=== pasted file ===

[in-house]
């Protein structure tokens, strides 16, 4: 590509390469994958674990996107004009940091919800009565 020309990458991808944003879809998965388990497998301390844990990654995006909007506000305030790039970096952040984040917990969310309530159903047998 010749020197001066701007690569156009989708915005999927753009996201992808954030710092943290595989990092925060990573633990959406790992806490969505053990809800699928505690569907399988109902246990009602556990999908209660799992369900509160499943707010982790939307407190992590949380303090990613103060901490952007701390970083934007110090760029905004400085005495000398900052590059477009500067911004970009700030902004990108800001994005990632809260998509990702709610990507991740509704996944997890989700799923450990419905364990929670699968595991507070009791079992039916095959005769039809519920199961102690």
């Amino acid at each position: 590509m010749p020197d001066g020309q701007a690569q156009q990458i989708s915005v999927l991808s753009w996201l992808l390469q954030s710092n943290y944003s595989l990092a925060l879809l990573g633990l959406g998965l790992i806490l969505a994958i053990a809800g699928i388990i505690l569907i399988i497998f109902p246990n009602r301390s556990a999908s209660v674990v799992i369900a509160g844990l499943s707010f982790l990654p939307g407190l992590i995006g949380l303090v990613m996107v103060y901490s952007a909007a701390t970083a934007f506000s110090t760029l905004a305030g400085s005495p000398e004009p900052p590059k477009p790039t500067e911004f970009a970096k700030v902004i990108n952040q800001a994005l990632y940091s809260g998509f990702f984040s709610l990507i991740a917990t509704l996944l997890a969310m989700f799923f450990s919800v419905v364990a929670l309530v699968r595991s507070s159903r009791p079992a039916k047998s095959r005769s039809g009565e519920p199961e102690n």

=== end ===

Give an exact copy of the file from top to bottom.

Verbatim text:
[in-house]
């Protein structure tokens, strides 16, 4: 590509390469994958674990996107004009940091919800009565 020309990458991808944003879809998965388990497998301390844990990654995006909007506000305030790039970096952040984040917990969310309530159903047998 010749020197001066701007690569156009989708915005999927753009996201992808954030710092943290595989990092925060990573633990959406790992806490969505053990809800699928505690569907399988109902246990009602556990999908209660799992369900509160499943707010982790939307407190992590949380303090990613103060901490952007701390970083934007110090760029905004400085005495000398900052590059477009500067911004970009700030902004990108800001994005990632809260998509990702709610990507991740509704996944997890989700799923450990419905364990929670699968595991507070009791079992039916095959005769039809519920199961102690």
């Amino acid at each position: 590509m010749p020197d001066g020309q701007a690569q156009q990458i989708s915005v999927l991808s753009w996201l992808l390469q954030s710092n943290y944003s595989l990092a925060l879809l990573g633990l959406g998965l790992i806490l969505a994958i053990a809800g699928i388990i505690l569907i399988i497998f109902p246990n009602r301390s556990a999908s209660v674990v799992i369900a509160g844990l499943s707010f982790l990654p939307g407190l992590i995006g949380l303090v990613m996107v103060y901490s952007a909007a701390t970083a934007f506000s110090t760029l905004a305030g400085s005495p000398e004009p900052p590059k477009p790039t500067e911004f970009a970096k700030v902004i990108n952040q800001a994005l990632y940091s809260g998509f990702f984040s709610l990507i991740a917990t509704l996944l997890a969310m989700f799923f450990s919800v419905v364990a929670l309530v699968r595991s507070s159903r009791p079992a039916k047998s095959r005769s039809g009565e519920p199961e102690n």